Kanye West raved about it being one of his favorite movies, and we gotta give it to him—the man has good taste. This apocalyptic flick, set after a nuclear explosion in Tokyo, shares in the sci-fi genre of Blade Runner (also set in the year 2019) and The Matrix, with a futuristic urban setting drawn in incredible detail. Set in Neo-Tokyo, Akira follows a teen biker protagonist named Tetsuo on an action-packed mission to free the imprisoned psychic, Akira. Like Ghost in the Shell (which is getting a Scarlett Johansson-starring live adaptation this month), this manga-turned-movie is considered one of Japan’s finest works of animation and has a huge cult following.
My Neighbor Totoro (1988)
Not just one of the best from the celebrated Studio Ghibli filmmaker, Hayao Miyazaki, My Neighbor Totoro is simply one of the best animated films, ever, period. It never fails to lift up spirits, with two adorable children who find magic outside their humble Japanese home, including the cutest, gentlest giant (Totoro) and a wondrous cat bus. No matter what age you are, Totoro will make you feel like a child again: gleefully uninhibited, open to supernatural delights, or simply open to life’s most basic pleasures—even when darker contexts loom (here, a post-WWII Japan).
The Little Mermaid (1989)
If you, too, grew up wanting to be a mermaid, then this Disney movie provided a little perspective through our main gal Ariel, who had serious leg-and-land envy. The Little Mermaid kicked off Disney’s renaissance (see also: the next few movies on this list), and it’s obvious why. This Faustian tale of a mermaid giving up her beautiful voice to pursue life as a human (and fall in love with the dreamy Prince Eric) gave us one of the most memorable Disney soundtracks, along with a strong-willed, adventurous go-getter of a heroine who is relatable even at her most stubborn and frustrating. Sure, there are some suss things about this movie, like the prince falling for a girl who couldn’t talk back, but The Little Mermaid’s enduring legacy is as a Disney all-time favorite.
Beauty and the Beast (1991)
There’s a good reason why this was the first animated film to receive a Best Picture nomination. Beauty and the Beast is Disney at its very best—beautifully animated, with a thrilling, heartfelt story—and that’s why there are such high expectations riding on the live remake. Every girl I knew wanted to grow up to be Belle, the beautiful weirdo who was more concerned with borrowing books from the library than accepting Gaston’s gross and shallow advances. Of course there’s that, um, bestiality element, but look, the point is that only a pure soul like Belle could see the prince inside the buffalo and free him from the curse that turned him into a monster and everyone else at the castle into kitchenware.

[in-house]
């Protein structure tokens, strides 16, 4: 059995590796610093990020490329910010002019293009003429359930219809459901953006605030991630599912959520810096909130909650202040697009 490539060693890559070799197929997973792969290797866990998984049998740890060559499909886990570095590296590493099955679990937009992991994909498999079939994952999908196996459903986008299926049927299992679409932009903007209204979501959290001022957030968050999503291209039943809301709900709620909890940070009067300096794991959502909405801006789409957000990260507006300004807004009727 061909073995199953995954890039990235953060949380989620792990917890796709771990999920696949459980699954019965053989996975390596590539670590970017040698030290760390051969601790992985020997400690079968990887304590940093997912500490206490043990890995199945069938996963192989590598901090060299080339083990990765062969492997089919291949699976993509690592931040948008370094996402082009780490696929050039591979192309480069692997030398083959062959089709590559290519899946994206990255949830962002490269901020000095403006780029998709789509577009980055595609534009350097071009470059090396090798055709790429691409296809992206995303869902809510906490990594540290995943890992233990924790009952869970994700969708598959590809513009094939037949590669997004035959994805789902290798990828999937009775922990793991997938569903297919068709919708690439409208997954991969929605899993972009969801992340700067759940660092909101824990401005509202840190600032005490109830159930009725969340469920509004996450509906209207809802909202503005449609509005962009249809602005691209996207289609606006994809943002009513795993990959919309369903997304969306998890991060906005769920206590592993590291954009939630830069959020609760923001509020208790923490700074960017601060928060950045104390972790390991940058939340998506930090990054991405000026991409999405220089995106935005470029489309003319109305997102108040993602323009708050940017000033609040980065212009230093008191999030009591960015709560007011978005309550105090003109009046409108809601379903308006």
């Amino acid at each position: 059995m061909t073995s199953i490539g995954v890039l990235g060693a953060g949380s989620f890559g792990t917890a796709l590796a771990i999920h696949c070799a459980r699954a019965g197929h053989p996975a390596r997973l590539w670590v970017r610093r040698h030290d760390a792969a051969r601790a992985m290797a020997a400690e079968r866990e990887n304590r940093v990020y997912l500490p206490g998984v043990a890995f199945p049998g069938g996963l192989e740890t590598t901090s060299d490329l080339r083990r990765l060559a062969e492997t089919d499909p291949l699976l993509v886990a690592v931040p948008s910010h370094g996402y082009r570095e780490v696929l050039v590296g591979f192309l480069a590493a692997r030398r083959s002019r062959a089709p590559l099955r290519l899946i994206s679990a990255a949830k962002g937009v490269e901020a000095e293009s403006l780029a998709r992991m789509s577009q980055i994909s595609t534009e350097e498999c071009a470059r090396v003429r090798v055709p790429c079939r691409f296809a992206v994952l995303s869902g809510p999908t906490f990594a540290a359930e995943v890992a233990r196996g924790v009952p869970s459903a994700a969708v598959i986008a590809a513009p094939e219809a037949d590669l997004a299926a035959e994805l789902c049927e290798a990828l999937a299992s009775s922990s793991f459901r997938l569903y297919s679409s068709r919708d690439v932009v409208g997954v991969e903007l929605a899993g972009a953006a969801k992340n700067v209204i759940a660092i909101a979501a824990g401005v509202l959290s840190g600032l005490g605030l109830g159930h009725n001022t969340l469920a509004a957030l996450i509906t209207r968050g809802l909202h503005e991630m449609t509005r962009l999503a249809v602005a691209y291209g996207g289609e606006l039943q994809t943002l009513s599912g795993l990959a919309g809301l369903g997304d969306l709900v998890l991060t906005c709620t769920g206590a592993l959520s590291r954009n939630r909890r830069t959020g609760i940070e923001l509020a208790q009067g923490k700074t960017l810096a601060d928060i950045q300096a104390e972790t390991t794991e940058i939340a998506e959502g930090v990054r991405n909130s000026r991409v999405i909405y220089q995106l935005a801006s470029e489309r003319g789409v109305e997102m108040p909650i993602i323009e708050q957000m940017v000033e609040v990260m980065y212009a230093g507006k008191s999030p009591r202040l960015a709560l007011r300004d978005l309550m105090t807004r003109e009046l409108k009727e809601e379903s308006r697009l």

Damn, Disney was on a roll, following The Little Mermaid and Beauty and the Beast with another instant classic, Aladdin: the rags-to-riches tale of romance adapted from One Thousand and One Nights with a Shakespearean touch (ahem, Othello). A bread-stealing, open-vested homeless boy falls for an out-of-his-league royal princess with a pet tiger, and successfully woos her, despite the evil Jafar’s attempt to steal her hand, thanks to a Robin Williams-voiced genie and one magic carpet. “A Whole New World,” by the way? An absolute banger.
Porco Rosso (1992)
What an odd little film! But a great one, too. Hayao Miyazaki’s protagonist here is an ex-WWI Italian fighter pilot who also happens to be…a pig. Why, yes, it is a curse our dear Porco Rosso (translation: Red Pig) must live with. But that doesn’t stop him from canoodling with gorgeous women or flying planes—the latter thanks to the help of a mechanic protegée named Fio. As weird as it is, Porco Rosso is brilliant and funny, and takes a fascinating spin on history. There’s a little bit of Casablanca, Pandora and the Flying Dutchman, and even a hint of Inglourious Basterds, and the childlike exhilaration that occupies all of Miyazaki’s best films.
The Nightmare Before Christmas (1993)